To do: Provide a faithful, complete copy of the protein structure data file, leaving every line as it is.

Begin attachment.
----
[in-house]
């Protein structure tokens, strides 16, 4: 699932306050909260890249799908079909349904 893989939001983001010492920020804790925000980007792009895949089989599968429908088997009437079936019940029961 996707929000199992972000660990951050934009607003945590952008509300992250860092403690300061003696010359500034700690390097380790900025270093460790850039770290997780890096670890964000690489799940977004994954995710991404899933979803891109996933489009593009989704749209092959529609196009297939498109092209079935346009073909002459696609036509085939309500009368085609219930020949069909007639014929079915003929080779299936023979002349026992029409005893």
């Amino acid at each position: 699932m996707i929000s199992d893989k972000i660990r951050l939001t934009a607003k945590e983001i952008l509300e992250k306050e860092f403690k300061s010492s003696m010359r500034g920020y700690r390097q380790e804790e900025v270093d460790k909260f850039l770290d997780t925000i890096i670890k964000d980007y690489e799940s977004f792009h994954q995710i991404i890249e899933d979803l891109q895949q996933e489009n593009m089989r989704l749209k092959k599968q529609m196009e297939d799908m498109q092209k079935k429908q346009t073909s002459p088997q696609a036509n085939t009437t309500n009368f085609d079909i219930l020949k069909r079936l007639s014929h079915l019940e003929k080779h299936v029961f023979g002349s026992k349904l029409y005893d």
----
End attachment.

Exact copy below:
[in-house]
């Protein structure tokens, strides 16, 4: 699932306050909260890249799908079909349904 893989939001983001010492920020804790925000980007792009895949089989599968429908088997009437079936019940029961 996707929000199992972000660990951050934009607003945590952008509300992250860092403690300061003696010359500034700690390097380790900025270093460790850039770290997780890096670890964000690489799940977004994954995710991404899933979803891109996933489009593009989704749209092959529609196009297939498109092209079935346009073909002459696609036509085939309500009368085609219930020949069909007639014929079915003929080779299936023979002349026992029409005893």
């Amino acid at each position: 699932m996707i929000s199992d893989k972000i660990r951050l939001t934009a607003k945590e983001i952008l509300e992250k306050e860092f403690k300061s010492s003696m010359r500034g920020y700690r390097q380790e804790e900025v270093d460790k909260f850039l770290d997780t925000i890096i670890k964000d980007y690489e799940s977004f792009h994954q995710i991404i890249e899933d979803l891109q895949q996933e489009n593009m089989r989704l749209k092959k599968q529609m196009e297939d799908m498109q092209k079935k429908q346009t073909s002459p088997q696609a036509n085939t009437t309500n009368f085609d079909i219930l020949k069909r079936l007639s014929h079915l019940e003929k080779h299936v029961f023979g002349s026992k349904l029409y005893d």